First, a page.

When I first started photography, capturing the realism of the subject was the most important consideration in my work. However, as time went on, I become less infatuated with the sharpness of my photographs, and found myself wanting to create images that were more expressive than descriptive, painterly and evocative. My photographic journey led me to discover impressionist photography. I was able to try many different techniques and I feel my work developed over the years through experimentation and exploration. Seeking out new subjects, developing projects and experiencing the vastly different qualities of light, has always played an important part in my creative development and ultimately making me a better photographer.
New Things – New Ideas
It’s always a good thing to try something new because it helps you to develop a greater set of skills and experiences and increased confidence with a wide range of subjects and lighting. You’ll also learn new techniques.
New Techniques – New Ways of Expressing Yourself
In any artistic discipline it is essential to learn the basic techniques in order to have a firm foundation from which your creativity can grow. The more you practise, the more familiar you will become with techniques and other aspects of impressionist photography. Eventually, these basic skills will become second nature. Then there is more time to think about the qualities that will make your images personal and individual.
Push yourself beyond the straightforward image and find out if there are other techniques that resonate with you sufficiently to include them in your creative toolkit.
Light – A Magical Tool
Light is magical, as it can transform an ordinary image into something extraordinary. Learning to see and use light well will help you to make better images. Make a point of training yourself to see, by asking these questions about light at any given moment, and you will begin to notice things you may never have noticed before. How does it reflect things? How much contrast is there? What colour is the light? You will begin to see the angle of the light and how it affects surfaces around you, and how the light may lead your eye towards a certain area or object.
Learning to See
You need to have the necessary technical knowledge in order to create the kind of effect you have in mind, but all the techniques in the world will not create beautiful photographs unless you also have the ability to see. It is important to learn how to look at the subjects and notice the way in which they are formed from a particular arrangement of shapes. At first, the tendency is to see objects rather than shapes, so you have to learn a different way of looking and understanding. This way you are less likely to make assumptions based on what you know about an object, and can concentrate on what you can actually see.
Developing the ability to select from all the elements in front of you, and create a pleasing composition out of them, is just as crucial as understanding the different photographic techniques.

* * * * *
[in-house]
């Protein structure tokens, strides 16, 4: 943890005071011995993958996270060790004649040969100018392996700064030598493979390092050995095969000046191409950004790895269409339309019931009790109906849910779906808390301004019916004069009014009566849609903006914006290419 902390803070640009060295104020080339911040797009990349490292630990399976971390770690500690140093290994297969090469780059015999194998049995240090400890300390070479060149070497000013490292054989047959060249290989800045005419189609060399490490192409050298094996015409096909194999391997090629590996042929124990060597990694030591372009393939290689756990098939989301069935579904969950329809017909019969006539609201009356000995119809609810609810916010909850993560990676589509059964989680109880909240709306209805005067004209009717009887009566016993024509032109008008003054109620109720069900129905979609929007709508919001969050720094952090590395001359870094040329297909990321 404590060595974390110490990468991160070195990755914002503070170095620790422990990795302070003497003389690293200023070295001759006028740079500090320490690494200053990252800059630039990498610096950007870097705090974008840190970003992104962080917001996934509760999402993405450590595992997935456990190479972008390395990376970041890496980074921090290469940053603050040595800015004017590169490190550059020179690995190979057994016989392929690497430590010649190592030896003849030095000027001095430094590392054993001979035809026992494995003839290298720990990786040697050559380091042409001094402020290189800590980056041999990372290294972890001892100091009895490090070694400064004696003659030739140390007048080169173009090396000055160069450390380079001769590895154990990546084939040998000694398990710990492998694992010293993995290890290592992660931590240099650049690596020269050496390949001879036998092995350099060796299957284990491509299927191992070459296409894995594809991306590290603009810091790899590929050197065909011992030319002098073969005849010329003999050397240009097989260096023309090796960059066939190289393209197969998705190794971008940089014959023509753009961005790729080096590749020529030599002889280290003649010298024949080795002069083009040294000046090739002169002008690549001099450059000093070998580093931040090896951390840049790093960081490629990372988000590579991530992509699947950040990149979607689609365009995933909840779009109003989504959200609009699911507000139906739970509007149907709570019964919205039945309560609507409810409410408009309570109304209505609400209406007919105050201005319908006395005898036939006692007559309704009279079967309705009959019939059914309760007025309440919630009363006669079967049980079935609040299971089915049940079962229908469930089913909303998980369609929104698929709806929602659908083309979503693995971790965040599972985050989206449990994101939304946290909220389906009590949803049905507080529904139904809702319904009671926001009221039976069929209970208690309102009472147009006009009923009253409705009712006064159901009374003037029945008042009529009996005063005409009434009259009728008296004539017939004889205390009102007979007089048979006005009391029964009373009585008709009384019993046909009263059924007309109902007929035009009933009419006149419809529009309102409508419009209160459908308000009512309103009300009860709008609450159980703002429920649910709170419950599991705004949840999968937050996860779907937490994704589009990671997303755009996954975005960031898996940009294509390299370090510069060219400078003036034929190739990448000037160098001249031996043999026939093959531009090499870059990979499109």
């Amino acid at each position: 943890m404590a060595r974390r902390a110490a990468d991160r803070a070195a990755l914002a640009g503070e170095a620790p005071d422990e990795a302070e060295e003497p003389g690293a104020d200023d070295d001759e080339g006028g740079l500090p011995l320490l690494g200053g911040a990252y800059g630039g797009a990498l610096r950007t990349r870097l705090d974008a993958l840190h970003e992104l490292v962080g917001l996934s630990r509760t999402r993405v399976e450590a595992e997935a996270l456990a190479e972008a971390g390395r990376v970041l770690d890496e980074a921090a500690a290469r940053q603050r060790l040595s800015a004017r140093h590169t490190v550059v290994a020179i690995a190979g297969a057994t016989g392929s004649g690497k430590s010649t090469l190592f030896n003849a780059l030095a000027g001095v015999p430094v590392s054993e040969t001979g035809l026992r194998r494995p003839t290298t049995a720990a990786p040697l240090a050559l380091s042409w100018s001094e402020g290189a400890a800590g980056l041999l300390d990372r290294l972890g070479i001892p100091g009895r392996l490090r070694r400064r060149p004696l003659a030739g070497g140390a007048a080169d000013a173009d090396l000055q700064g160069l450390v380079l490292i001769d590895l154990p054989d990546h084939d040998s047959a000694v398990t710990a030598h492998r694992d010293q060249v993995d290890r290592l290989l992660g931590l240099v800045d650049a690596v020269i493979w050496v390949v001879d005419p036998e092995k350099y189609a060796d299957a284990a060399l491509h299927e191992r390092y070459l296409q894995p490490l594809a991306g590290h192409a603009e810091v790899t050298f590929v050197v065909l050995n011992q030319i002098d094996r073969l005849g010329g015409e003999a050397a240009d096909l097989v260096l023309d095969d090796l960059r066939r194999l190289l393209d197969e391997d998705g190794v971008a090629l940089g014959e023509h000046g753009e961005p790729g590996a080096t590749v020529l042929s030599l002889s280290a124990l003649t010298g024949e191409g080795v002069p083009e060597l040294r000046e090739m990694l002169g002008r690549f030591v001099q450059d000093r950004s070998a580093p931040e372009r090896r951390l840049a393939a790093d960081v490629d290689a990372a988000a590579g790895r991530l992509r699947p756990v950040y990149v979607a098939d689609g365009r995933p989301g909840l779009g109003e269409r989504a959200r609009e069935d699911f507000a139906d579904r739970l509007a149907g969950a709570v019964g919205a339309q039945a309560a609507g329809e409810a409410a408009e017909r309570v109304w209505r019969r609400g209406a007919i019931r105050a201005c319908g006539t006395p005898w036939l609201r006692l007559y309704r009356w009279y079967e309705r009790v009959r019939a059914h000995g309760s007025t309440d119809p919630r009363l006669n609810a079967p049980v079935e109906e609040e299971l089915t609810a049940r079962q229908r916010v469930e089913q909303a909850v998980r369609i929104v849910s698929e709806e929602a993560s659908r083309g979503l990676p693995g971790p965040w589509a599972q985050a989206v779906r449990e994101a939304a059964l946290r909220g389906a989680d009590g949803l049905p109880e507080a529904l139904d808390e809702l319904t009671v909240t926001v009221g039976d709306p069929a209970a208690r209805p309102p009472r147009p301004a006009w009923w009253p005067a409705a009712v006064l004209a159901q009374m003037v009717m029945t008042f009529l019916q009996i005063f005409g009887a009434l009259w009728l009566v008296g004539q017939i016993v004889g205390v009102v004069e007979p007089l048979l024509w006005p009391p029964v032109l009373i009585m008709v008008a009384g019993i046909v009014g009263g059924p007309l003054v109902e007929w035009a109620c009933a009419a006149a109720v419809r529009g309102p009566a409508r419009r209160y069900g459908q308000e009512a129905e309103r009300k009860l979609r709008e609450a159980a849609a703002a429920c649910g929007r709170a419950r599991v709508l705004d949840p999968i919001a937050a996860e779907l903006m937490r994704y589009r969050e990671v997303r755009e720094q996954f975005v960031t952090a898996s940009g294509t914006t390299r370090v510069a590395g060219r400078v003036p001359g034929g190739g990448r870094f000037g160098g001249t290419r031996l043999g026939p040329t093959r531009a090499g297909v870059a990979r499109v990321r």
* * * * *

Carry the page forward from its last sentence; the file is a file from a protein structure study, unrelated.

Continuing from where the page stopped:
Experiments – A Sense of Freedom
Impressionist photography gives you time to experiment and express yourself. When you experiment you keep your mind open to new ideas, new problems and challenges, and how to go about solving them. When experimenting, ask yourself a lot of questions. Do I want to develop this further? What happens if I do it this way? What could I try next? Be willing to improve and experiment without having a goal in mind, except the drive to see what happens.
Photography Projects – an Insightful View of the Subject
Going to the same places, shooting and exploring the same subjects, is one of the best ways to improve your photographic skills.
If you have a project, you’re creating a story by looking for parts of the whole, and you’re going to see things you normally miss or find only by accident. Creating a set of images forces you to tell the story. Ultimately, that forces you to move forward, to get deeper into the subject, and not shoot the same image again and again. The more personal you make that image, the stronger it becomes
To find those pictures takes time and a lot of work. Don’t just go out, find a subject to photograph, and move on. Look for visual potential. Be patient. The longer you stay in a place, the stronger the work gets. Why? Because the longer you spend on a particular subject or theme, the more you will see, and the more you will become comfortable and confident with the subject.
It doesn’t really matter which route you take with your creative journey, as your choice will reflect ultimately what appeals to you. But I do hope that you will give impressionist photography the chance to make you a better photographer.
Eva Polak is a photographer, artist, author and teacher, and is well known for her enthusiasm and passion for impressionist photography. She is an author of three books which outline ways to use your camera for painterly effect. Eva has had three solo exhibitions and has participated in a variety of group exhibitions. Her photographs are in private collections in New Zealand, Australia and Europe. As an educator, Eva has passed on her knowledge and experience to keen photographers through a variety of workshops.